Zaun flushes out 'super sewer' security scheme


The official opening of London's new multi-million pound ‘super sewer’ has triggered the installation of high security perimeter protection for its main access points.

Former Mayor of London Boris Johnson opened Thames Water's extension to the Lee Tunnel by flushing a toilet in an underground ceremony, declaring the £678 million project 'an amazing achievement for British engineering'.

The 4.3 mile-long Lee Tunnel extension took four years to build and is designed to stop sewage flushing into the River Thames and River Lee. It will be followed by the construction of an even larger sewer, the Thames Tideway Tunnel, later this year.

Johnson said: "It is expensive and I understand people's concerns about that but in the end the real cost, it seems to me, is the cost to our city, to the environment, of not doing it. The Victorians were very ambitious – our generation should be similarly ambitious. This amazing new super sewer is providing the bold infrastructure needed to support the movements of our rapidly growing city. For years our historic Victorian systems have heaved at the seams, muddling along, battling to cope with the increasing rainfall and waste of a modern population. Now the River Thames will benefit from vast improvements to its water quality with less pollution and overflow.”

The access points are being secured by Made in Britain member Zaun, with its most intruder-resistant product, ArmaWeave, with double leaf gates.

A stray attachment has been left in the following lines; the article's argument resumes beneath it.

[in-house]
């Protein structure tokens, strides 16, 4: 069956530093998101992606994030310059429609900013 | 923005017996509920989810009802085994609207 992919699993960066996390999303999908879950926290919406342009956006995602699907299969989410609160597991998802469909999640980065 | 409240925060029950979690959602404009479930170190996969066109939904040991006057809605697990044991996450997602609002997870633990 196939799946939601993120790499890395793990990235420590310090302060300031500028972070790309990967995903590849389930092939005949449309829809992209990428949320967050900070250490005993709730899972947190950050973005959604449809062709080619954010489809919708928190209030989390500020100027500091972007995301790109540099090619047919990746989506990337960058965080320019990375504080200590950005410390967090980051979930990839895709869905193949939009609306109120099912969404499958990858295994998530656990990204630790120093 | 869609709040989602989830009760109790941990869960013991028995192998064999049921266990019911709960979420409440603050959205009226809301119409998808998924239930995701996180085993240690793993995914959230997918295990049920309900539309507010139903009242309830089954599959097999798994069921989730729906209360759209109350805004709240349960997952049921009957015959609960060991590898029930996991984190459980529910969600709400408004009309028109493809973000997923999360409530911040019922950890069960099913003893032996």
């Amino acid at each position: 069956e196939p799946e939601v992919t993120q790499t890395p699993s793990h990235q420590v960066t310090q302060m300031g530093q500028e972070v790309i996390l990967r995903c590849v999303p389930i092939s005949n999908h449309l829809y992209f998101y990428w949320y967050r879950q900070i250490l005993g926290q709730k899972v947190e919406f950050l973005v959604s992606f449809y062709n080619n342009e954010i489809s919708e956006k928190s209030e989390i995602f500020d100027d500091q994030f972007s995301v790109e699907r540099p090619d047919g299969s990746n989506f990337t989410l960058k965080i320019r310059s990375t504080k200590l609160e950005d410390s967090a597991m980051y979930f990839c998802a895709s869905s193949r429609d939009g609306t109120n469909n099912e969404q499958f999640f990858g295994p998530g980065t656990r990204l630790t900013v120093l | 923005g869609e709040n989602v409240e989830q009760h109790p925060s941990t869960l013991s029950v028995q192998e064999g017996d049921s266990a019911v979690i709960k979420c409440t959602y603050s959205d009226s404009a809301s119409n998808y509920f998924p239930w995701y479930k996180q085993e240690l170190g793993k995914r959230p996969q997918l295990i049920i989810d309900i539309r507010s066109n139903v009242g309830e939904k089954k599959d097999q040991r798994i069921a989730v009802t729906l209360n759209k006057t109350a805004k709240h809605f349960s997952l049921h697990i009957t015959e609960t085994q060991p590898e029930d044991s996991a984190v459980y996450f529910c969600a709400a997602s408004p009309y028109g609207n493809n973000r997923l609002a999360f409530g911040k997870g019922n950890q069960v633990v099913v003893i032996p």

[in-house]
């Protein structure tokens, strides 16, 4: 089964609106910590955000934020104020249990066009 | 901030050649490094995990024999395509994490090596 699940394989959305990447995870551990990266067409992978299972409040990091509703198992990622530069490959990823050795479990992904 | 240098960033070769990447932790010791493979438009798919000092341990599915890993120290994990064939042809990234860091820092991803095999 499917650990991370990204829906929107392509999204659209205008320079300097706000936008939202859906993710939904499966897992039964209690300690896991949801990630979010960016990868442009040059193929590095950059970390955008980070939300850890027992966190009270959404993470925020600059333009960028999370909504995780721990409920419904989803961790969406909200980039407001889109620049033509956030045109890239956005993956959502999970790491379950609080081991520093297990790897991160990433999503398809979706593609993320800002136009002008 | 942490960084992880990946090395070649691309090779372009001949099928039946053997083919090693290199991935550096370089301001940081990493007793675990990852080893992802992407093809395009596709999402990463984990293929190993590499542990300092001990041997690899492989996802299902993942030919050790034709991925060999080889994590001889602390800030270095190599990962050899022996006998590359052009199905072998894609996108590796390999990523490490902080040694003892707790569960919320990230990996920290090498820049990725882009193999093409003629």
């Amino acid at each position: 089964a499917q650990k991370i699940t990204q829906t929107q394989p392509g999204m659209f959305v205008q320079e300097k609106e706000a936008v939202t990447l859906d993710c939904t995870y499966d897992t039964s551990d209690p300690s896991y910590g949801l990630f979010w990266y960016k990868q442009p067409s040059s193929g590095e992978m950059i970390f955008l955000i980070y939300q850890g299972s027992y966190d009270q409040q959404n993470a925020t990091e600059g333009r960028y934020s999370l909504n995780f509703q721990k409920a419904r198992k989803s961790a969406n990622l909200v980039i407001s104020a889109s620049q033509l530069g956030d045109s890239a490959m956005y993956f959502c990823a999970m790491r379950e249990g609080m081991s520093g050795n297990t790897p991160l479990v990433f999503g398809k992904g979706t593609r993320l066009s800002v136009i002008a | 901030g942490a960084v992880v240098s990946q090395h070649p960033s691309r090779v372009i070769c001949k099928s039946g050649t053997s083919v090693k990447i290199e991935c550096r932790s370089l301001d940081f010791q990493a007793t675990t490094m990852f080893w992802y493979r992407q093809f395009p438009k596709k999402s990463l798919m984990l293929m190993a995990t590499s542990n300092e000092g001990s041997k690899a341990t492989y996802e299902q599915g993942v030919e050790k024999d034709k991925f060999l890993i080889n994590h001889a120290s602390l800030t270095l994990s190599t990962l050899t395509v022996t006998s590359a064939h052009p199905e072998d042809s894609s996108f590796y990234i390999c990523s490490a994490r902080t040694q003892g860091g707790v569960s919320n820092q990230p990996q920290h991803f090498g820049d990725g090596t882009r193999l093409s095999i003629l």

It is being installed by Zaun subsidiary Binns Fencing, who are working with main contractor MVB, a joint venture comprising Morgan Sindall, VINCI Construction Grands Projets and Bachy Soletanche.

ArmaWeave’s unique properties add substantial resistance to cutting attacks with hand, powered and non-contact tools. The tight mesh pattern provides no climbing aids, again limiting the potential for intrusion.

On average 39 million tonnes of untreated sewage mixed with rain water gets discharged into the River Thames from overloaded treatment works and combined sewer outfalls every year.

The biggest of these outfalls, at Abbey Mills pumping station, has been discharging 16 million tonnes of sewage per year to the River Lee.

The £678 million Lee Tunnel – the largest single project in the history of the privatised water industry in England and Wales, and the deepest ever bored under London at 75 metres deep – will capture this sewage to keep it out of the River Lee.

The Lee Tunnel connects the Abbey Mills Water Treatment Centre to Beckton Sewage Treatment Works, Europe's largest such site, both if which are also secured by Zaun perimeter protection.

The Thames Tideway Tunnel will connect to the Lee Tunnel and will capture sewage from the remaining 34 combined sewer overflows, keeping it out of the River Thames.

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